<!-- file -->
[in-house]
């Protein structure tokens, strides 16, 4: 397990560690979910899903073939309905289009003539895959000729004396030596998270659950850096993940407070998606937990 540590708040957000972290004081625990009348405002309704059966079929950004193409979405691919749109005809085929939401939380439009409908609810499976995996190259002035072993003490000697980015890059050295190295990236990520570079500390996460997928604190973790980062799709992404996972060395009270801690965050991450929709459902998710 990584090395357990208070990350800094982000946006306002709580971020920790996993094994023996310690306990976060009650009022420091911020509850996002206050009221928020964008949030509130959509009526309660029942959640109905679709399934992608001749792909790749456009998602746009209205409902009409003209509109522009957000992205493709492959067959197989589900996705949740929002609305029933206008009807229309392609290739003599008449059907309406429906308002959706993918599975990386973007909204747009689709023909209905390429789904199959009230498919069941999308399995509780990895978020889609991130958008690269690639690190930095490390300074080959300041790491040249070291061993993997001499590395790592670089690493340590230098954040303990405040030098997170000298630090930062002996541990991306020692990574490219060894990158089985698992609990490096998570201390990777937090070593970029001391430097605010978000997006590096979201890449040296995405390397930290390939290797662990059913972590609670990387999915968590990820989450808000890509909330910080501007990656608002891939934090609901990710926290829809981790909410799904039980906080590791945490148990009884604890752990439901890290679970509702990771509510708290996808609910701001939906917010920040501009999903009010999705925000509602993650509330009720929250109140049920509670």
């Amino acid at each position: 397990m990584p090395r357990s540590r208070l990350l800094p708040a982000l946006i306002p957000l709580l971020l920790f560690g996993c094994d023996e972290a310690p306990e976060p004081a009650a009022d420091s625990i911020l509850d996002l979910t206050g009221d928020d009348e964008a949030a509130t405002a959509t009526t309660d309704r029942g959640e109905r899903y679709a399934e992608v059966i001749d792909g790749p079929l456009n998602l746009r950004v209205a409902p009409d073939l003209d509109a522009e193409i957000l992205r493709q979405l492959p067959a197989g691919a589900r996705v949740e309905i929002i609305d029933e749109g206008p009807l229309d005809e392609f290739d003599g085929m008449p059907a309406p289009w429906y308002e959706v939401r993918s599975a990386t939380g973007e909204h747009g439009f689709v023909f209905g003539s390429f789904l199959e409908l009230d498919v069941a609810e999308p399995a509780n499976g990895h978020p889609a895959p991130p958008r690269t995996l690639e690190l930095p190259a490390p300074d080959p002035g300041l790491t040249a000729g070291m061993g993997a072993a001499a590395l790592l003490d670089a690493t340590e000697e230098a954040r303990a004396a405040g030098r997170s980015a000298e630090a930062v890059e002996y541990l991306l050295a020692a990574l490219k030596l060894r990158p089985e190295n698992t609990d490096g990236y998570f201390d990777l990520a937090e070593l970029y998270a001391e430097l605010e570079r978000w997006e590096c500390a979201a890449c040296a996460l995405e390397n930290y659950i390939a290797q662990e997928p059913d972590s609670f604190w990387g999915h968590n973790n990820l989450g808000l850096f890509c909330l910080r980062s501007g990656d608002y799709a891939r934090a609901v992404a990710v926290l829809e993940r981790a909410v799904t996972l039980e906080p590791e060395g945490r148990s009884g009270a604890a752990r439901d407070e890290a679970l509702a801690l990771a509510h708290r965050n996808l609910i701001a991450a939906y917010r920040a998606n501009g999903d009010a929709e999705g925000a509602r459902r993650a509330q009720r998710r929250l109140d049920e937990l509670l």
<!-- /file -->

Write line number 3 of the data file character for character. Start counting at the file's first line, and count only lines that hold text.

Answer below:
């Amino acid at each position: 397990m990584p090395r357990s540590r208070l990350l800094p708040a982000l946006i306002p957000l709580l971020l920790f560690g996993c094994d023996e972290a310690p306990e976060p004081a009650a009022d420091s625990i911020l509850d996002l979910t206050g009221d928020d009348e964008a949030a509130t405002a959509t009526t309660d309704r029942g959640e109905r899903y679709a399934e992608v059966i001749d792909g790749p079929l456009n998602l746009r950004v209205a409902p009409d073939l003209d509109a522009e193409i957000l992205r493709q979405l492959p067959a197989g691919a589900r996705v949740e309905i929002i609305d029933e749109g206008p009807l229309d005809e392609f290739d003599g085929m008449p059907a309406p289009w429906y308002e959706v939401r993918s599975a990386t939380g973007e909204h747009g439009f689709v023909f209905g003539s390429f789904l199959e409908l009230d498919v069941a609810e999308p399995a509780n499976g990895h978020p889609a895959p991130p958008r690269t995996l690639e690190l930095p190259a490390p300074d080959p002035g300041l790491t040249a000729g070291m061993g993997a072993a001499a590395l790592l003490d670089a690493t340590e000697e230098a954040r303990a004396a405040g030098r997170s980015a000298e630090a930062v890059e002996y541990l991306l050295a020692a990574l490219k030596l060894r990158p089985e190295n698992t609990d490096g990236y998570f201390d990777l990520a937090e070593l970029y998270a001391e430097l605010e570079r978000w997006e590096c500390a979201a890449c040296a996460l995405e390397n930290y659950i390939a290797q662990e997928p059913d972590s609670f604190w990387g999915h968590n973790n990820l989450g808000l850096f890509c909330l910080r980062s501007g990656d608002y799709a891939r934090a609901v992404a990710v926290l829809e993940r981790a909410v799904t996972l039980e906080p590791e060395g945490r148990s009884g009270a604890a752990r439901d407070e890290a679970l509702a801690l990771a509510h708290r965050n996808l609910i701001a991450a939906y917010r920040a998606n501009g999903d009010a929709e999705g925000a509602r459902r993650a509330q009720r998710r929250l109140d049920e937990l509670l």